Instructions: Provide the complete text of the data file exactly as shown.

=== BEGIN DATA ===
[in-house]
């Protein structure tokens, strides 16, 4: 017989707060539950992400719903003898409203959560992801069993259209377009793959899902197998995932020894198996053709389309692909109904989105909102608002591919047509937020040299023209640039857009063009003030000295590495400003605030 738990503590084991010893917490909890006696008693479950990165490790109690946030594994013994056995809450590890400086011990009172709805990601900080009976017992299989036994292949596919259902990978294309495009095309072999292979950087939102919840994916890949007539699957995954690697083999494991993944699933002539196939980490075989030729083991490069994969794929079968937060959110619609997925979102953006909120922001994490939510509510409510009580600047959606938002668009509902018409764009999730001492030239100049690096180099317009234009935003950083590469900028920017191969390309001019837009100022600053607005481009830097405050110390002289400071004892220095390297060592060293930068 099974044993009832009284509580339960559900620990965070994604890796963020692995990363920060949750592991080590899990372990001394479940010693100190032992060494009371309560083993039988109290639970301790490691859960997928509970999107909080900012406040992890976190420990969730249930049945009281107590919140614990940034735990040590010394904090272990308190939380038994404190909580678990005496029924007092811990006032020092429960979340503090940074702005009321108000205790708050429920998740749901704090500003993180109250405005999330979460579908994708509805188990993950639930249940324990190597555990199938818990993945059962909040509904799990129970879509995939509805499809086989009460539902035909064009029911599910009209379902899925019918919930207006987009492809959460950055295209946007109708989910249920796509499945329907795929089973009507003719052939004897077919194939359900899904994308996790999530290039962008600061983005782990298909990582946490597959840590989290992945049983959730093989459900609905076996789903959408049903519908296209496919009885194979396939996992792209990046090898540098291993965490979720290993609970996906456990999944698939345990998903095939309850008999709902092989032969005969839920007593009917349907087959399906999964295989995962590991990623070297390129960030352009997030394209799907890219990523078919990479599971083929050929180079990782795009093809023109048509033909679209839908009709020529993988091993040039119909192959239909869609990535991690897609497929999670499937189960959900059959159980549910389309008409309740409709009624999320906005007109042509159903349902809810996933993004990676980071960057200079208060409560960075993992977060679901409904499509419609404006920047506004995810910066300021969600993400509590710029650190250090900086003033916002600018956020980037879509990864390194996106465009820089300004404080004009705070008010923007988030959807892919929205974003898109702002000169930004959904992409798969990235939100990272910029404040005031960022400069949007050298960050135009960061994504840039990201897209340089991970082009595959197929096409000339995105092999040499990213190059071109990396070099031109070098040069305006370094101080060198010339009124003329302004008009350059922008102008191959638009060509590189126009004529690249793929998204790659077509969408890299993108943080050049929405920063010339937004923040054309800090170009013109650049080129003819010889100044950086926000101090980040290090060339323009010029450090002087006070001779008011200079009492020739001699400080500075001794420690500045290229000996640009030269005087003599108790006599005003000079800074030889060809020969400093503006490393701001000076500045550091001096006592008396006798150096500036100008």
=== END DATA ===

[in-house]
């Protein structure tokens, strides 16, 4: 017989707060539950992400719903003898409203959560992801069993259209377009793959899902197998995932020894198996053709389309692909109904989105909102608002591919047509937020040299023209640039857009063009003030000295590495400003605030 738990503590084991010893917490909890006696008693479950990165490790109690946030594994013994056995809450590890400086011990009172709805990601900080009976017992299989036994292949596919259902990978294309495009095309072999292979950087939102919840994916890949007539699957995954690697083999494991993944699933002539196939980490075989030729083991490069994969794929079968937060959110619609997925979102953006909120922001994490939510509510409510009580600047959606938002668009509902018409764009999730001492030239100049690096180099317009234009935003950083590469900028920017191969390309001019837009100022600053607005481009830097405050110390002289400071004892220095390297060592060293930068 099974044993009832009284509580339960559900620990965070994604890796963020692995990363920060949750592991080590899990372990001394479940010693100190032992060494009371309560083993039988109290639970301790490691859960997928509970999107909080900012406040992890976190420990969730249930049945009281107590919140614990940034735990040590010394904090272990308190939380038994404190909580678990005496029924007092811990006032020092429960979340503090940074702005009321108000205790708050429920998740749901704090500003993180109250405005999330979460579908994708509805188990993950639930249940324990190597555990199938818990993945059962909040509904799990129970879509995939509805499809086989009460539902035909064009029911599910009209379902899925019918919930207006987009492809959460950055295209946007109708989910249920796509499945329907795929089973009507003719052939004897077919194939359900899904994308996790999530290039962008600061983005782990298909990582946490597959840590989290992945049983959730093989459900609905076996789903959408049903519908296209496919009885194979396939996992792209990046090898540098291993965490979720290993609970996906456990999944698939345990998903095939309850008999709902092989032969005969839920007593009917349907087959399906999964295989995962590991990623070297390129960030352009997030394209799907890219990523078919990479599971083929050929180079990782795009093809023109048509033909679209839908009709020529993988091993040039119909192959239909869609990535991690897609497929999670499937189960959900059959159980549910389309008409309740409709009624999320906005007109042509159903349902809810996933993004990676980071960057200079208060409560960075993992977060679901409904499509419609404006920047506004995810910066300021969600993400509590710029650190250090900086003033916002600018956020980037879509990864390194996106465009820089300004404080004009705070008010923007988030959807892919929205974003898109702002000169930004959904992409798969990235939100990272910029404040005031960022400069949007050298960050135009960061994504840039990201897209340089991970082009595959197929096409000339995105092999040499990213190059071109990396070099031109070098040069305006370094101080060198010339009124003329302004008009350059922008102008191959638009060509590189126009004529690249793929998204790659077509969408890299993108943080050049929405920063010339937004923040054309800090170009013109650049080129003819010889100044950086926000101090980040290090060339323009010029450090002087006070001779008011200079009492020739001699400080500075001794420690500045290229000996640009030269005087003599108790006599005003000079800074030889060809020969400093503006490393701001000076500045550091001096006592008396006798150096500036100008």